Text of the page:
There’s something special about having the opportunity to design and plant a new garden. But how does one choose what to plant? What style of garden? And how does the garden evolve with time?
Lyn Bartlett and her husband moved to a farming property in the Adelaide Hills. The garden around the house had been “eaten to the ground” by sheep, so they were keen to establish a new garden.
I decided that I’d like to create an English type garden around this place. I assumed that Meadows would have an English type climate because it was in the Hills and it was nice and moist and wet. But I hadn’t planned on it being so windy, and unless you have high stone walls like England, things like foxgloves and campanulas and all of these tall growing things get blown over in the wind… Being a dairy farm, it had fences that were very close to the house and lots of big trees, cypresses and things, that we took out; …. we put a new fence out a bit further from the house, and I planted all these English type flowers and things and they looked good for the first few years until summer came and you had bursts of hot weather and wind, and they’d get really smashed around by the wind and the heat. And the weeds would keep growing because surrounded by pastures the seeds blow over the fence and start growing, and I decided that ‘I think this is wrong. It’s never going to be an area for an English type garden’.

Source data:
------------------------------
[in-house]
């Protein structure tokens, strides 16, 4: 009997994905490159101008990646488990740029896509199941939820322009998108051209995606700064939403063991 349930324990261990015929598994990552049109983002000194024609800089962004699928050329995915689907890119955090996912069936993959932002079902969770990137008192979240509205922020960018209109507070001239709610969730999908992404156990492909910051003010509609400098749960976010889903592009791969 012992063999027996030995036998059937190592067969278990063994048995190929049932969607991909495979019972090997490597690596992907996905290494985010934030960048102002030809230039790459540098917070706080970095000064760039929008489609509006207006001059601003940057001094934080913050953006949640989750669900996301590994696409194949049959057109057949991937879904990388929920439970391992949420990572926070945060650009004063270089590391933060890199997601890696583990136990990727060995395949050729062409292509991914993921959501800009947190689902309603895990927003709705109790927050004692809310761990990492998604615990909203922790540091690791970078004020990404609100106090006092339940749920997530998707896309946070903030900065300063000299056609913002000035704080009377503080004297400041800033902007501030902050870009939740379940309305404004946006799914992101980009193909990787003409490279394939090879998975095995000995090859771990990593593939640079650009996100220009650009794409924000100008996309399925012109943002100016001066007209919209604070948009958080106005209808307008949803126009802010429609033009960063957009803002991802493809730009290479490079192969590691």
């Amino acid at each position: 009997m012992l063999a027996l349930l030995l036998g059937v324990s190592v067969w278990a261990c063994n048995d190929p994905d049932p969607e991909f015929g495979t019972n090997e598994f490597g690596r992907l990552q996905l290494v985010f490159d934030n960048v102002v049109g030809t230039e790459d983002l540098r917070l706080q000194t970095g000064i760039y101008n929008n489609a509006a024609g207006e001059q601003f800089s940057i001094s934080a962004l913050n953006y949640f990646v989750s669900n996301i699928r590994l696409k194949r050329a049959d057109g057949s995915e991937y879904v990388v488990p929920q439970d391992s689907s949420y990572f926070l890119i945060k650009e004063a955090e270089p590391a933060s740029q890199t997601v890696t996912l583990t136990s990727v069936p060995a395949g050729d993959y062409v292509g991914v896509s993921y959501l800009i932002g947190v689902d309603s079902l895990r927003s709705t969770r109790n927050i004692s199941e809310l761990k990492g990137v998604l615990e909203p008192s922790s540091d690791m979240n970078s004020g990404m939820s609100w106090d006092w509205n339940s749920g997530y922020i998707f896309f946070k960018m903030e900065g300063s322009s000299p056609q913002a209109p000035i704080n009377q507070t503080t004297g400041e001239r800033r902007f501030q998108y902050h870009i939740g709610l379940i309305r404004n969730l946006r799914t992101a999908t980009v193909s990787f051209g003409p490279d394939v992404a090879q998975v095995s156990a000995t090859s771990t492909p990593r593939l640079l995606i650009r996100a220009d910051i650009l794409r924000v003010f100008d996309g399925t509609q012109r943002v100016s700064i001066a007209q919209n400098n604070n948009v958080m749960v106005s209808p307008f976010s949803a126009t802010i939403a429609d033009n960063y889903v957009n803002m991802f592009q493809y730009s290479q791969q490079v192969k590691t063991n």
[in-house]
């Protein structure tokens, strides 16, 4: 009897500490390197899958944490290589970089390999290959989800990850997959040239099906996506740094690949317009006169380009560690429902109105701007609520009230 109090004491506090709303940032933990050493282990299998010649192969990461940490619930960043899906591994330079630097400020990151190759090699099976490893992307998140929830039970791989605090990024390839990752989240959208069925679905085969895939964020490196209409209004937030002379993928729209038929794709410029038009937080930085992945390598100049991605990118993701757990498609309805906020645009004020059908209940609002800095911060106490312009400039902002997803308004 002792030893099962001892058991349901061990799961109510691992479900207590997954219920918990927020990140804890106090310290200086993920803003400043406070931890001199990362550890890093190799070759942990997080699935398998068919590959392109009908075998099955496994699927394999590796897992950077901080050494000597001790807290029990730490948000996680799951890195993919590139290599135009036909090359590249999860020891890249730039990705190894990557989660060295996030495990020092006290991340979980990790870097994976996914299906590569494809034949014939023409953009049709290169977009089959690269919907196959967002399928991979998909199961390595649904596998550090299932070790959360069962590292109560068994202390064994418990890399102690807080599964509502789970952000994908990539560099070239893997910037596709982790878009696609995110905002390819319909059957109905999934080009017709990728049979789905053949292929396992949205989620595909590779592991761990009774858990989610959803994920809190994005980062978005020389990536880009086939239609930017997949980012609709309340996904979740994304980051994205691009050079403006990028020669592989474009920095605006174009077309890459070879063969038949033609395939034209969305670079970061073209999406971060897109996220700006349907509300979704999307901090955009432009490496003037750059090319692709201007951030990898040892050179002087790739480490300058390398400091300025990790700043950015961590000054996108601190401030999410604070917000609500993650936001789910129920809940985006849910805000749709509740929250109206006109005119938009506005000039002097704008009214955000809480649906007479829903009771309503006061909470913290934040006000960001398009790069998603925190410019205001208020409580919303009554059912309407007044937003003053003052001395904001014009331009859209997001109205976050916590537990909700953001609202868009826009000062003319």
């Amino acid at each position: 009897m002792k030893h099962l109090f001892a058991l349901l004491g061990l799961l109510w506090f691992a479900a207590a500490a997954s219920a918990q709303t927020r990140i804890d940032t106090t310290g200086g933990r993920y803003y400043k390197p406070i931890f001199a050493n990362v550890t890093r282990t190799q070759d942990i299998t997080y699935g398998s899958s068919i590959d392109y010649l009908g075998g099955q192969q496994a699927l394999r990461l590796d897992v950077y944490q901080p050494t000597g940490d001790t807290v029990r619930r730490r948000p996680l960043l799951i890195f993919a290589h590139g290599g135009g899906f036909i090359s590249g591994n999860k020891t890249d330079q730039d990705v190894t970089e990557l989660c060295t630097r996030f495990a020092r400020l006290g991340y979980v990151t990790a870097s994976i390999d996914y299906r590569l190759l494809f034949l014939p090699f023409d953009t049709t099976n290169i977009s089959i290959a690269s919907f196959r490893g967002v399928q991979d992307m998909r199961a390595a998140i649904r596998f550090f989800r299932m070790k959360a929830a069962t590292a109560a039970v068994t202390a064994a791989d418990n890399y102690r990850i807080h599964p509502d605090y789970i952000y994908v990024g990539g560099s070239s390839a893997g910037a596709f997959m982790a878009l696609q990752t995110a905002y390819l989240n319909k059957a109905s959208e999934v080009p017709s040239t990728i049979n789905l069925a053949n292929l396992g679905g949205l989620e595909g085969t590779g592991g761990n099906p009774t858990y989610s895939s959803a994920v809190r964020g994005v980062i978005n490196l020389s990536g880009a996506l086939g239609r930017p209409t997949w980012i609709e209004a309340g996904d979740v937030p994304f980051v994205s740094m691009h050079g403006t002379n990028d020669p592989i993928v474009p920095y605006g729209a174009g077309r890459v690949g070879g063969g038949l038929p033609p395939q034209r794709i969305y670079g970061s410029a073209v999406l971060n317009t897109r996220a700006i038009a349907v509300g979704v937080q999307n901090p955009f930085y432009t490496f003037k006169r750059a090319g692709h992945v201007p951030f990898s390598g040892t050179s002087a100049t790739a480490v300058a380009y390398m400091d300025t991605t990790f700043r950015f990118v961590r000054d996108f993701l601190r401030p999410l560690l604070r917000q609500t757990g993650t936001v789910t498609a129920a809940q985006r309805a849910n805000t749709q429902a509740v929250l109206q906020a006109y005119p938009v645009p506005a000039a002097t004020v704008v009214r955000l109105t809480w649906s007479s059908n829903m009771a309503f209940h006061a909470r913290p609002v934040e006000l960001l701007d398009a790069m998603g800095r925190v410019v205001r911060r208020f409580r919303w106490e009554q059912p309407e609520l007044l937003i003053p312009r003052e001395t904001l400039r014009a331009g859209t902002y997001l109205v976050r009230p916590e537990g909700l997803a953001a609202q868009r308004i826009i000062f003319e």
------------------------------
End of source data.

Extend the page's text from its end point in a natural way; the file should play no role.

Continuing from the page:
Their plans for the garden changed over the years…
And I realise now that you should have things that can tolerate dry and lots of natives, and so I’ve actually let the garden go. It’s wild and rambling. Some people would have a fit if they could see it: there’s tangled roses and everything. The birds just love it. I like birds, and the birds nest all over the place in the garden, all varieties of birds nest there, and I have birdbaths and they come to drink every day. They provide an enormous amount of pleasure for me, and I watch the seasonal parade of all of the species courting each other, building their nests, laying their eggs, raising their chicks and then moving on, and then you see a lot of young birds, chicks from the previous spring, coming back over the summer months to drink at our birdbaths and it’s just lovely.
Quotes from oral history interview with Lyn Bartlett, courtesy of the State Library of South Australia (OH 829-8).